Viewpoint Adverbs

Definition

Viewpoint adverbs are often confused with evaluative adverbs. Although they are similar in form, and the specific adverbs used can overlap, the two actually serve different functions. While evaluative adverbs are used to give an opinion, viewpoint adverbs are used to indicate whose point of view we are expressing, or to specify what aspect of something we are talking about. They modify an entire sentence or independent clause.

Indicating point of view

Many common viewpoint adverbs are actually adverbials, or groups of words that function together as an adverb. Here are some common viewpoint adverbs and adverbials for indicating whose point of view we are expressing:
  • according to me/you/him/her/them
  • as far as I/you/he/she/they am/is/are concerned
  • in my/your/his/her/their opinion
  • in my/your/his/her/their view
  • to my/your/his/her/their knowledge
  • from my/your/his/her/their perspective
  • from my/your/his/her/their point of view
  • personally
We can use these viewpoint adverbs and adverbials to express who supports the statement. For example:
  • In my opinion, you shouldn’t go to that party.” (I believe you shouldn’t go to that party.)
  • According to my sister, I have a fantastic sense of humor.” (My sister thinks I have a fantastic sense of humor.)
  • To my teacher’s knowledge, my homework has been eaten by a dog.” (My teacher believes that my homework has been eaten by a dog.)
  • Personally, I don’t believe it’s true.” (My own personal opinion is that it isn’t true.)

Specifying an aspect of something

We also use specific viewpoint adverbs to delimit, or specify, what part or aspect of something we are talking about. These adverbs are often called domain adverbs, and are almost limitless. Some examples are:
  • biologically
  • environmentally
  • ideologically
  • industrially
  • financially
  • formally
  • inwardly
  • linguistically
  • mathematically
  • medically
  • morally
  • officially
  • outwardly
  • physically
  • politically
  • scientifically
  • technically
  • theoretically
  • visually
For example:
  • Biologically, insects are some of the most amazing creatures on the planet.” (From a biological point of view, insects are amazing.)
  • Industrially, 19th-century London was the most advanced city in the world.” (19th-century London was the most advanced city in terms of industry.)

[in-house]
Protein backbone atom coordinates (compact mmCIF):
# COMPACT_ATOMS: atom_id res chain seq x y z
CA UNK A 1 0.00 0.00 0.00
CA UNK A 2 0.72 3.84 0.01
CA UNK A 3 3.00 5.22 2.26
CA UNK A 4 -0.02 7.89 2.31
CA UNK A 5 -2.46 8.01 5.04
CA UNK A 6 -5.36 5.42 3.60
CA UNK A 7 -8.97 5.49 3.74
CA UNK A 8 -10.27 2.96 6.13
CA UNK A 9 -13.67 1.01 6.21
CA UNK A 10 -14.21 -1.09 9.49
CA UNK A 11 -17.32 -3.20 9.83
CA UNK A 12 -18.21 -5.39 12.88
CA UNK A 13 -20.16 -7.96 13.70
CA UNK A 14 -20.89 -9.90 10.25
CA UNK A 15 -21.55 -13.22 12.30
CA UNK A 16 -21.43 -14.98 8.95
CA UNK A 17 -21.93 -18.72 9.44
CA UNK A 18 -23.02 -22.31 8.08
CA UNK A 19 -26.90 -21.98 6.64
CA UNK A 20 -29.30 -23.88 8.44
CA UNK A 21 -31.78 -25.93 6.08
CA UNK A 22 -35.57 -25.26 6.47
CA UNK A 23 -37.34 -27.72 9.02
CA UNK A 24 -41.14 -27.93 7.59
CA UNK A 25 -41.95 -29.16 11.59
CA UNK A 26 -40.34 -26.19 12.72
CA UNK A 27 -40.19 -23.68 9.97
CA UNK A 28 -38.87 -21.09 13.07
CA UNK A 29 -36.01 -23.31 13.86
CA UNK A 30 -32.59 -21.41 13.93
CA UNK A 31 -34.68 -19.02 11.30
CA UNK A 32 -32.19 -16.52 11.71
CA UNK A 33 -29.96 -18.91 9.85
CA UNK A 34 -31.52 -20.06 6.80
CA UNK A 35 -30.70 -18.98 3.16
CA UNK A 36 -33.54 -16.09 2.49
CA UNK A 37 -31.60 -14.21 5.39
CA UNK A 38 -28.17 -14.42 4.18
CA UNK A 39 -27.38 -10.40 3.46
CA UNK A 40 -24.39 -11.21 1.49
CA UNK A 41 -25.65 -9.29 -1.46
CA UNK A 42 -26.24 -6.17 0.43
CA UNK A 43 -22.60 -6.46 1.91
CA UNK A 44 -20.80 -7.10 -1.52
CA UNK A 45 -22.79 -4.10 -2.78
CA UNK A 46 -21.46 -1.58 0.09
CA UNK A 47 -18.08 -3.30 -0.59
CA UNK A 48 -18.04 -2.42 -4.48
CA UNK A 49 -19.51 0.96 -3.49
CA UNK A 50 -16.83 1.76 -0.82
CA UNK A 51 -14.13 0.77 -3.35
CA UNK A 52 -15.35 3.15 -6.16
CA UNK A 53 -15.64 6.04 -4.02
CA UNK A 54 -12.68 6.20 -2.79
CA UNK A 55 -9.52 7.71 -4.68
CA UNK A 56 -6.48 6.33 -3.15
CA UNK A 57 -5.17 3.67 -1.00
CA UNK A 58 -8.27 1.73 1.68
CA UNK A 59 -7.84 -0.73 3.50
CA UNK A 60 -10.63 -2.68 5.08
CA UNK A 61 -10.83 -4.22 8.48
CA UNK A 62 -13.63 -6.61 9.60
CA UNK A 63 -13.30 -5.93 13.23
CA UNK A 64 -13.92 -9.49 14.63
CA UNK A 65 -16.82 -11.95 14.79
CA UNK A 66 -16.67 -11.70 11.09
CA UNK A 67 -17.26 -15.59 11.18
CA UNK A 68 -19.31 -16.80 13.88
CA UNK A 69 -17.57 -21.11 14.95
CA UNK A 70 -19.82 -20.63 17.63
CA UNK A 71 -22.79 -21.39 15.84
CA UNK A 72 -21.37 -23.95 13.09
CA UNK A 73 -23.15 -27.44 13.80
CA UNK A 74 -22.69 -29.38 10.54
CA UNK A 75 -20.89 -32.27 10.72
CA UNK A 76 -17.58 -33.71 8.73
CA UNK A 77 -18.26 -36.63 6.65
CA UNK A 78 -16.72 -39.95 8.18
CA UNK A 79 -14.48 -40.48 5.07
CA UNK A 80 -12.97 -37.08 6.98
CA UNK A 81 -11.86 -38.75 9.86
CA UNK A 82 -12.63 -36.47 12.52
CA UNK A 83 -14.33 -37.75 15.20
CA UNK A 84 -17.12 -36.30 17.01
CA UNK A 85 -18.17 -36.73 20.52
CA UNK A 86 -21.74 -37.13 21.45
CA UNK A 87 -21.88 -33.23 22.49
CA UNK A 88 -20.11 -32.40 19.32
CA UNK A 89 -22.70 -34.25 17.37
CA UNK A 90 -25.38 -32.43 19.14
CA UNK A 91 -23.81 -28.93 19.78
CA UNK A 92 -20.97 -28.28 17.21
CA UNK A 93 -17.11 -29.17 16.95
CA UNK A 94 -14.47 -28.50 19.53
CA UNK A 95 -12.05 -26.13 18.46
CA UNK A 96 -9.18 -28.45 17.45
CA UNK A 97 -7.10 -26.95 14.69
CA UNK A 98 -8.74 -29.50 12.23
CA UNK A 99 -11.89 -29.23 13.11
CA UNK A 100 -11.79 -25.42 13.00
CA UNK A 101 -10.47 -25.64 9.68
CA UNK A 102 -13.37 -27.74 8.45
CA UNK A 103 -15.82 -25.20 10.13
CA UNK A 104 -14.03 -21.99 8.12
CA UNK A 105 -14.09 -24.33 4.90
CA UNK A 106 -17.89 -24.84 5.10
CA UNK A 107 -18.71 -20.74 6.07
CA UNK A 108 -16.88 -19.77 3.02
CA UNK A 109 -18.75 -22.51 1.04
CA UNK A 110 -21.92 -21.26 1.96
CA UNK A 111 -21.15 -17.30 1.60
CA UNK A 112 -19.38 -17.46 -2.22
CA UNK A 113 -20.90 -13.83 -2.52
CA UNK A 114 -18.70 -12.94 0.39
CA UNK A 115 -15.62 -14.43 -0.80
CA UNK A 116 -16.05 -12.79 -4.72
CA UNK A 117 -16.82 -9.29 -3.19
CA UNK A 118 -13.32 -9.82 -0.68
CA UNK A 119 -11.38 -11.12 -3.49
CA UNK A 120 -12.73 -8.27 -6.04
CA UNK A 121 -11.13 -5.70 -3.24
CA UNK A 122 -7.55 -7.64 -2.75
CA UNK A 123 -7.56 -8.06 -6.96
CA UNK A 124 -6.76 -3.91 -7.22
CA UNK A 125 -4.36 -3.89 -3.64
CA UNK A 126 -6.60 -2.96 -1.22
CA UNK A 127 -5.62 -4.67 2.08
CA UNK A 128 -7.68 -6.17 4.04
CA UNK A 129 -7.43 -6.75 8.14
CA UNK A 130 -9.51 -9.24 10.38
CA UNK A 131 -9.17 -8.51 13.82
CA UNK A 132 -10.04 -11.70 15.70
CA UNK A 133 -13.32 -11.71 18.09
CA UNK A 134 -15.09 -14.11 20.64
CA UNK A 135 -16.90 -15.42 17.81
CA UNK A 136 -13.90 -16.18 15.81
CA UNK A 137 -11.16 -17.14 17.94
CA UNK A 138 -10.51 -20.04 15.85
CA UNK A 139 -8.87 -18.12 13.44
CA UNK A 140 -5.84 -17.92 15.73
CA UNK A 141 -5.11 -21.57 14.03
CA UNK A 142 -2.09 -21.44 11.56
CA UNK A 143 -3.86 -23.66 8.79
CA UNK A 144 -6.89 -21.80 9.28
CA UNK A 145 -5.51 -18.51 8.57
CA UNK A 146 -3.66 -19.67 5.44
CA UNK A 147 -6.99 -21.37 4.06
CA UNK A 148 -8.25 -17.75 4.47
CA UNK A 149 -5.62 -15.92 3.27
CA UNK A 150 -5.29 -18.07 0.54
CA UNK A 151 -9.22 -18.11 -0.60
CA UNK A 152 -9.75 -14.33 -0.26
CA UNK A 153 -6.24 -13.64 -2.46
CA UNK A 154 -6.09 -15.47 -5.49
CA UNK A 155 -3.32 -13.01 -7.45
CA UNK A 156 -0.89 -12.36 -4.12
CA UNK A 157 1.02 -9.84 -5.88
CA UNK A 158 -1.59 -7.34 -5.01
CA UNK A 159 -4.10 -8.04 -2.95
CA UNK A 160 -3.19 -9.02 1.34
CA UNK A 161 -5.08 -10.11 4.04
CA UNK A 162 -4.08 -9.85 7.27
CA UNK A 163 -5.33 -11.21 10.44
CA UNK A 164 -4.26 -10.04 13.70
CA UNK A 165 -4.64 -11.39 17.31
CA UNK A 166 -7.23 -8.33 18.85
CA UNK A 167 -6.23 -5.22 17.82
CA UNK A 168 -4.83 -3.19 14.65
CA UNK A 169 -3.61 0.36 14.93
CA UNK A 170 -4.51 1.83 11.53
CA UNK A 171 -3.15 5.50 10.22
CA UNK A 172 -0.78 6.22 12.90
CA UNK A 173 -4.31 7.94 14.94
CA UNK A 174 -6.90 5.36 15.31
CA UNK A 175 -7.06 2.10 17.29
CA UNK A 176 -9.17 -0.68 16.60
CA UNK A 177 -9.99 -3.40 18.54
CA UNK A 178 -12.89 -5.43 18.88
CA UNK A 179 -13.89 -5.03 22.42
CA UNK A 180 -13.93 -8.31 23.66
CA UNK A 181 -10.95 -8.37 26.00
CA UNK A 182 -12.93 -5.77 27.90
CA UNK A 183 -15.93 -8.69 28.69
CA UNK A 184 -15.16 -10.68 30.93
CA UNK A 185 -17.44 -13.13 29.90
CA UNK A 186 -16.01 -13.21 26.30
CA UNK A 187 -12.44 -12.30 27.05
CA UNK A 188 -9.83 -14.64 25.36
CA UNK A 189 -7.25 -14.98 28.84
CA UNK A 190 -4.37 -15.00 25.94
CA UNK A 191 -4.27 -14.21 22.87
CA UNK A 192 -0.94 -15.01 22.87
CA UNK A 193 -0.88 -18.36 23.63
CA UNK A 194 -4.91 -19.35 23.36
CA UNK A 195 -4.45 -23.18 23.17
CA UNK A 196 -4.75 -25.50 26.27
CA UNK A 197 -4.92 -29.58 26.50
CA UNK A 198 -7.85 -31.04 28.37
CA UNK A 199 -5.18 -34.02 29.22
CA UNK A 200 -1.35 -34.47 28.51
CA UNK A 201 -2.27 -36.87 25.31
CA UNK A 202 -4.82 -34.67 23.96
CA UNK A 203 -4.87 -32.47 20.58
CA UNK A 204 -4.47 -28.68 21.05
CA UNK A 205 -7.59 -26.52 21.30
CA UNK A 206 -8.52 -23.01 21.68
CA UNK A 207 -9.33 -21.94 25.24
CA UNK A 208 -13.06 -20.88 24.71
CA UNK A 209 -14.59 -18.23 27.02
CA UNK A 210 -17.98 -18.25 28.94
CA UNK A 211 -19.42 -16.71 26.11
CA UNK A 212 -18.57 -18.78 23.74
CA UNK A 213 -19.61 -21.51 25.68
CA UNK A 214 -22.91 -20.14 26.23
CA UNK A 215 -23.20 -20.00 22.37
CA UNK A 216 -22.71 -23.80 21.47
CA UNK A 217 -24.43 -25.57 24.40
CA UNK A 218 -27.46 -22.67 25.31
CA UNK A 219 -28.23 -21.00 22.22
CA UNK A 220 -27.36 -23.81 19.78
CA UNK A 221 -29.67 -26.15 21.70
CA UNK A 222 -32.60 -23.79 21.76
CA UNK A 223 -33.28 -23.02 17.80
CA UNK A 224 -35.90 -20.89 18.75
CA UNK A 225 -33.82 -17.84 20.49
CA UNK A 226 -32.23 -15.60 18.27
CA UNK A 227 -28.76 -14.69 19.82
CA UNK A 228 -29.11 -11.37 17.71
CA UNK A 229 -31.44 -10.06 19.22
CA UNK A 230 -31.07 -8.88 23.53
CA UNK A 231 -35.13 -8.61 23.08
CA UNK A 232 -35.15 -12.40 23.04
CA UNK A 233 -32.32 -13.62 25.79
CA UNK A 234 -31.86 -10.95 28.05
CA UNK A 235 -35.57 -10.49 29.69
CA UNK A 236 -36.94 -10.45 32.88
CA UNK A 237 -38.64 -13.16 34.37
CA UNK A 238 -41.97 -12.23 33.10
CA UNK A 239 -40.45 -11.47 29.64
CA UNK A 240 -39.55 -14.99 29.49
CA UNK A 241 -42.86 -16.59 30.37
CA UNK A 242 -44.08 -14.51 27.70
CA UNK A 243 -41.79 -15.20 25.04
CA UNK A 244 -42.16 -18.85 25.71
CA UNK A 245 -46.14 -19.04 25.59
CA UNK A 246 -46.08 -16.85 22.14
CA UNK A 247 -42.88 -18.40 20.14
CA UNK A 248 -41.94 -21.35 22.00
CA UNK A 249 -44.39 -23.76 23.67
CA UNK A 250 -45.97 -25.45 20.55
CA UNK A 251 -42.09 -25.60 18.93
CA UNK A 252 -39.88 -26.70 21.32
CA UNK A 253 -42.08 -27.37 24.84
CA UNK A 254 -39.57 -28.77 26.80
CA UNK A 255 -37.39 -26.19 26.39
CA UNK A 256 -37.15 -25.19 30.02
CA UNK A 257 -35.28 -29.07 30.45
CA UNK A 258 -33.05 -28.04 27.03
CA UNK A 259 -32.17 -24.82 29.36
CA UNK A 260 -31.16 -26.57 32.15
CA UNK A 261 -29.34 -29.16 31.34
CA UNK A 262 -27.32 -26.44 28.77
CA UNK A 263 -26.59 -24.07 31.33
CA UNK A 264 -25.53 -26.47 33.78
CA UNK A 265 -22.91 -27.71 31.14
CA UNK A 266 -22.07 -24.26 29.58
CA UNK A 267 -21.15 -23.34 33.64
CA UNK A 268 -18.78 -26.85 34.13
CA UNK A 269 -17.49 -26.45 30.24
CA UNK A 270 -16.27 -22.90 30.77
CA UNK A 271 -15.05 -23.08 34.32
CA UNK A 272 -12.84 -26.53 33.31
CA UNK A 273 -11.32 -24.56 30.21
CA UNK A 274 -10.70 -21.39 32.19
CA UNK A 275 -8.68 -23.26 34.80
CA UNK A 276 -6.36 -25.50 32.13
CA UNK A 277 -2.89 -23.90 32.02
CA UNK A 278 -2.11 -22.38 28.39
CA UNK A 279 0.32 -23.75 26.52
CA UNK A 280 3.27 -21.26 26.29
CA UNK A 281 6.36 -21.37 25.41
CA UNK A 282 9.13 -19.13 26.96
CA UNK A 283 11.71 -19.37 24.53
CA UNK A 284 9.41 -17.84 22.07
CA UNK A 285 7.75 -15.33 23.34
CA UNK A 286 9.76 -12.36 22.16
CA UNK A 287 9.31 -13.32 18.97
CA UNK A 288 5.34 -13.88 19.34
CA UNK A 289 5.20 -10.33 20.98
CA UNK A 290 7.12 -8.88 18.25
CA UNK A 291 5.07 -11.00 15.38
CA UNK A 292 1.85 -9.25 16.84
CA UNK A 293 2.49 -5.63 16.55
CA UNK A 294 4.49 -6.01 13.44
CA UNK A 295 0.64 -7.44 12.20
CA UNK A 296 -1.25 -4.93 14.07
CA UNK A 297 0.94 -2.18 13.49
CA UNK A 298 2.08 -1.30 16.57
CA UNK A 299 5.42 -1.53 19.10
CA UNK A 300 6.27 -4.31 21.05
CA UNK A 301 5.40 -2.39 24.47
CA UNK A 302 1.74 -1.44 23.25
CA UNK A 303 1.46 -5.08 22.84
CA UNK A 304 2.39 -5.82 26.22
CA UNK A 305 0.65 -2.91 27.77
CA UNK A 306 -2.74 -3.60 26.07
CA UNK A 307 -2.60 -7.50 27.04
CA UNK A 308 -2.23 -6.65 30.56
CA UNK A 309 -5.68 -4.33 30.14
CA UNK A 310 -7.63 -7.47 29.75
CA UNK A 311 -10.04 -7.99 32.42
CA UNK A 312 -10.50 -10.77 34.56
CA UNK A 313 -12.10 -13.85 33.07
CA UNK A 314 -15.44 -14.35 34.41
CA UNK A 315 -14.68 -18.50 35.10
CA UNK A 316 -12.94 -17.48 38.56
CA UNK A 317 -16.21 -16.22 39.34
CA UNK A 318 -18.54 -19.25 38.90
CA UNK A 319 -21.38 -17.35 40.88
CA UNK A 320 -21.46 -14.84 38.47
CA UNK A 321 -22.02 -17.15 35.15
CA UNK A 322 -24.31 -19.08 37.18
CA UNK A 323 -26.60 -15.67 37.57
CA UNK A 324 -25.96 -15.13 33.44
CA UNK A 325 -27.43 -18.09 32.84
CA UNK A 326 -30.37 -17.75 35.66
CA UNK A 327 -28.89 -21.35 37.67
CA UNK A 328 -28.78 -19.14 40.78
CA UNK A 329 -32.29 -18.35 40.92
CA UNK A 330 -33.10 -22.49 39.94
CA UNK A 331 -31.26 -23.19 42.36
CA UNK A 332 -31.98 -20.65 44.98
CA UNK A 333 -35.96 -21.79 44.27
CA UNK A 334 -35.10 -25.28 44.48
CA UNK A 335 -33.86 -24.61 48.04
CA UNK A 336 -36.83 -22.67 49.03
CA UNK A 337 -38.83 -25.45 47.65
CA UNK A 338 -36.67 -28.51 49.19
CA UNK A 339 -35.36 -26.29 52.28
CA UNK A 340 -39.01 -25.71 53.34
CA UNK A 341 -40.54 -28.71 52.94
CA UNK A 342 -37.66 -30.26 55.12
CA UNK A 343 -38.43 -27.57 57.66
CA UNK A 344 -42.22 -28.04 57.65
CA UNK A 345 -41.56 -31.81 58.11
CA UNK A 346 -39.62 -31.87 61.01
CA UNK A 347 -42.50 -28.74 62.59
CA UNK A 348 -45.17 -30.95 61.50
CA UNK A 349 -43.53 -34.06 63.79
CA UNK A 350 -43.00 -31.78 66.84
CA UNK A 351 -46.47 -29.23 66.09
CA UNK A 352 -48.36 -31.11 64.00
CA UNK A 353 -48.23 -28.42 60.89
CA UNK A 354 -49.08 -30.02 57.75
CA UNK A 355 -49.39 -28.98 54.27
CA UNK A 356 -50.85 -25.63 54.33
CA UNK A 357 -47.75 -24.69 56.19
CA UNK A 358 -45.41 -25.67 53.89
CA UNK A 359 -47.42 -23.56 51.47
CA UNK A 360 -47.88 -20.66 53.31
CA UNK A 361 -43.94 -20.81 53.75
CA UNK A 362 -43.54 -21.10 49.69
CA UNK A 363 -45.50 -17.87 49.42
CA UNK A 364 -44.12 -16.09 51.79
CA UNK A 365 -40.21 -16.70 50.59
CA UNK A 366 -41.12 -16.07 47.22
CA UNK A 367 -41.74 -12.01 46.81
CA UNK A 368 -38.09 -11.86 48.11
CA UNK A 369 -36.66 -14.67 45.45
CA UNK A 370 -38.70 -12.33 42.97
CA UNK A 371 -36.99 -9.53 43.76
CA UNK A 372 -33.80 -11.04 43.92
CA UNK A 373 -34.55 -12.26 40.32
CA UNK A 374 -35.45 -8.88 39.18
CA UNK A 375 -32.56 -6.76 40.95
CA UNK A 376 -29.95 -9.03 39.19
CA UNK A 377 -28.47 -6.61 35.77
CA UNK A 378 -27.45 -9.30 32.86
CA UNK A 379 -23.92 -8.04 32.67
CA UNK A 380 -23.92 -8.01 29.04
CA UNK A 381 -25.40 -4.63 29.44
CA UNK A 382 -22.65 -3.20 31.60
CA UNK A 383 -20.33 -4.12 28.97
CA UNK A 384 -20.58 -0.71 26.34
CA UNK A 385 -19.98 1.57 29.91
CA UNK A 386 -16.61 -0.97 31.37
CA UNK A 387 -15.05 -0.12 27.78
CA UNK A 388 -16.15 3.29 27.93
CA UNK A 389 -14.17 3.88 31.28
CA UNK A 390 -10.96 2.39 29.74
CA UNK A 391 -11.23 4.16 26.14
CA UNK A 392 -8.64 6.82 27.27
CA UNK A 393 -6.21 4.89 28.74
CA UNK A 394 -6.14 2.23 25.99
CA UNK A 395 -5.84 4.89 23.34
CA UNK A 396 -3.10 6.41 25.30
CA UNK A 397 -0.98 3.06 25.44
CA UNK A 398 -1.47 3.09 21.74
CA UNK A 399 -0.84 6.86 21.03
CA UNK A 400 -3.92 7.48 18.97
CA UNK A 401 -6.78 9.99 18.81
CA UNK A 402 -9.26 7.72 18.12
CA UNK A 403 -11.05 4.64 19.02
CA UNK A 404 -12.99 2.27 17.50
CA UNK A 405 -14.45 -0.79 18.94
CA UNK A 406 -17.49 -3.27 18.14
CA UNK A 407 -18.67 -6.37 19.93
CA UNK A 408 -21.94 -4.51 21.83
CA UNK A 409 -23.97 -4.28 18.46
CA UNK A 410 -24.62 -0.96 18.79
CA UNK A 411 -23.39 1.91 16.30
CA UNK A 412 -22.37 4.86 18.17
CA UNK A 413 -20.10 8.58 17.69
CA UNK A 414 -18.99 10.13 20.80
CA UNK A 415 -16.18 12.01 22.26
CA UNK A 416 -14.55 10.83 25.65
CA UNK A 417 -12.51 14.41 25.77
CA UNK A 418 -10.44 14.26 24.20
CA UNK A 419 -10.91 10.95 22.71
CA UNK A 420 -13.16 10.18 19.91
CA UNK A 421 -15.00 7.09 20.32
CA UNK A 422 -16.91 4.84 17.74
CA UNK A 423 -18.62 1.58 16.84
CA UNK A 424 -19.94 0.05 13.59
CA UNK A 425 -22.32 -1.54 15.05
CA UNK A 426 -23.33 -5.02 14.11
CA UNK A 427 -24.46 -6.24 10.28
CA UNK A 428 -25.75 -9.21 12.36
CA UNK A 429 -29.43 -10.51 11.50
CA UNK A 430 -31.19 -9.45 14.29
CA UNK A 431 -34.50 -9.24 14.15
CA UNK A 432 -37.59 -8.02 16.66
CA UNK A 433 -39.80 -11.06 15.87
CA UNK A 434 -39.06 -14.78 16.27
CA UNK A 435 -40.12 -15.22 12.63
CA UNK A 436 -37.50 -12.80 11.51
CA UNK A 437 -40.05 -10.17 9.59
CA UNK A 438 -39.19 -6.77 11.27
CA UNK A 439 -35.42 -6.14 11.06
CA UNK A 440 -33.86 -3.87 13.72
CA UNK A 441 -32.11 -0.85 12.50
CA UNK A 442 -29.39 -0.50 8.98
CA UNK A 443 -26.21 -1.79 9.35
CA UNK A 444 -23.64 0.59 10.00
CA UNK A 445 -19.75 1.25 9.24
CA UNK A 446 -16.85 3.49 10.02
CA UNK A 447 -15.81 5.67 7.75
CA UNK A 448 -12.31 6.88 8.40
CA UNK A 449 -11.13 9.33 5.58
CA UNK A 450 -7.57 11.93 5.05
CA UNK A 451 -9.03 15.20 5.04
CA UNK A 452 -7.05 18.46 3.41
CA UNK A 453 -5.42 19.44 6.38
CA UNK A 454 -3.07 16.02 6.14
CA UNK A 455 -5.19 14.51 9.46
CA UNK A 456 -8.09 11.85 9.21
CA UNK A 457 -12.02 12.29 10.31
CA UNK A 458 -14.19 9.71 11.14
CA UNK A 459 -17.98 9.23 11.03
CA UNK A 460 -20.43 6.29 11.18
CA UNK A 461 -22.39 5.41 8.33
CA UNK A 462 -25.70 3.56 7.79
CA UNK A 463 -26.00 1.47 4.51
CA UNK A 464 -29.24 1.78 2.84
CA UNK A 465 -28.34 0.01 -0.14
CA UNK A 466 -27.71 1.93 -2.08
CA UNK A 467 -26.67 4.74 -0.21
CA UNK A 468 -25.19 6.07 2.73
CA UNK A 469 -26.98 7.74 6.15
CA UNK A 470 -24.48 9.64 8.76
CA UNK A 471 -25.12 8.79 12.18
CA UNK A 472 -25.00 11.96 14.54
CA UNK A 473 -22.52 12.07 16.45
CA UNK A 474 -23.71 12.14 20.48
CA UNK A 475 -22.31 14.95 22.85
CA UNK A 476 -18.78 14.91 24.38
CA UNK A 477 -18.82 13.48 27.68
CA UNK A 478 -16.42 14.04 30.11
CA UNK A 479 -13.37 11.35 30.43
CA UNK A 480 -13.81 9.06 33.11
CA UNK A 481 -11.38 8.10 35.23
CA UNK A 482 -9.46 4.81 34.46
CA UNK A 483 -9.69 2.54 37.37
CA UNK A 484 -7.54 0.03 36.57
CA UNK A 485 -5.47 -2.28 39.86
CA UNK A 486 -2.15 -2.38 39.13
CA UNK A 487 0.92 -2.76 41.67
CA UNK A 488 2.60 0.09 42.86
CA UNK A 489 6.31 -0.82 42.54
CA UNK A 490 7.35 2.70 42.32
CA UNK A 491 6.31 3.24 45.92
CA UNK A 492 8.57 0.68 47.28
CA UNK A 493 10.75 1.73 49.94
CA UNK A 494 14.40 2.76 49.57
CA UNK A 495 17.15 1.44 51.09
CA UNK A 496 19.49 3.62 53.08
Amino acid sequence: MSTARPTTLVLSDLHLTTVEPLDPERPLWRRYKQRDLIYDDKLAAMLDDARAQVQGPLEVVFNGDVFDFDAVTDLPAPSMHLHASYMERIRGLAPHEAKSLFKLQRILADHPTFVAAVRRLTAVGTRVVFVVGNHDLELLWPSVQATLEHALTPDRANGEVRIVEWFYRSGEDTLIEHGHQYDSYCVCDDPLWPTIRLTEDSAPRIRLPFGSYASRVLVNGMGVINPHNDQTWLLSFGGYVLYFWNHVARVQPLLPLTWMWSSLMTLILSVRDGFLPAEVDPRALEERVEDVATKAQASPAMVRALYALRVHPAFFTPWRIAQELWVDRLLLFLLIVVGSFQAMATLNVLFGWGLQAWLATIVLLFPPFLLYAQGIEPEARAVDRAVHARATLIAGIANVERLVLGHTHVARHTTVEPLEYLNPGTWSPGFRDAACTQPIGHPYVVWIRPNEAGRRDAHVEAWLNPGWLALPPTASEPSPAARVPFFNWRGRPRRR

• Officially, we’re not allowed to sit here.” (According to official rules, we are not allowed to sit here.)
For variety, we can also adapt the above adverbs into adverbial phrases with no change in meaning. We can use the following patterns:
  • adverb + “speaking”
  • “in terms of” + noun
  • “in” + adjective + “terms”
  • “from a” + adjective + “point of view”
  • “as far as” + noun + “is concerned”
For example:
  • Biologically speaking, insects are some of the most amazing creatures on the planet.”
  • In terms of biology, insects are some of the most amazing creatures on the planet.”
  • In biological terms, insects are some of the most amazing creatures on the planet.”
  • From a biological point of view, insects are some of the most amazing creatures on the planet.”
  • As far as biology is concerned, insects are some of the most amazing creatures on the planet.”

Sentence Placement

As we’ve seen in the examples above, viewpoint adverbs usually appear at the beginning of the clause, followed by a comma. However, they can also appear at the end of the clause. For example:
  • “You shouldn’t go to that party, in my opinion.”
  • “I don’t believe it's true, personally.”
  • “19th -century London was the most advanced city in the world, industrially.”
  • “Insects are some of the most amazing creatures on the planet, biologically speaking.”
Note that whether they appear at the beginning or the end, they are set apart from the rest of the clause by a comma.
Viewpoint adverbs can appear in other positions in the sentence, but this is less common. If we place a viewpoint adverb in mid position, we should be sure to double check the readability of the sentence, and always set it apart from the rest of the clause between two commas.
For example:
  • “You shouldn’t, in my opinion, go to that party.”
  • “Insects are, in terms of biology, some of the most amazing creatures on the planet.”
  • “We are not, in official terms, allowed to sit here.”
  • “19th-century London was, industrially, the most advanced city in the world.”
Quiz

1. Viewpoint adverbs are often used to indicate __________________.





2. Viewpoint adverbs must be separated from the rest of the clause by a ________.





3. Which of the following sentences is punctuated correctly?





4. Complete the following sentence:
“In scientific ________, humans are mammals.”





5. Complete the following sentence:
“________ my knowledge, he is at home.”





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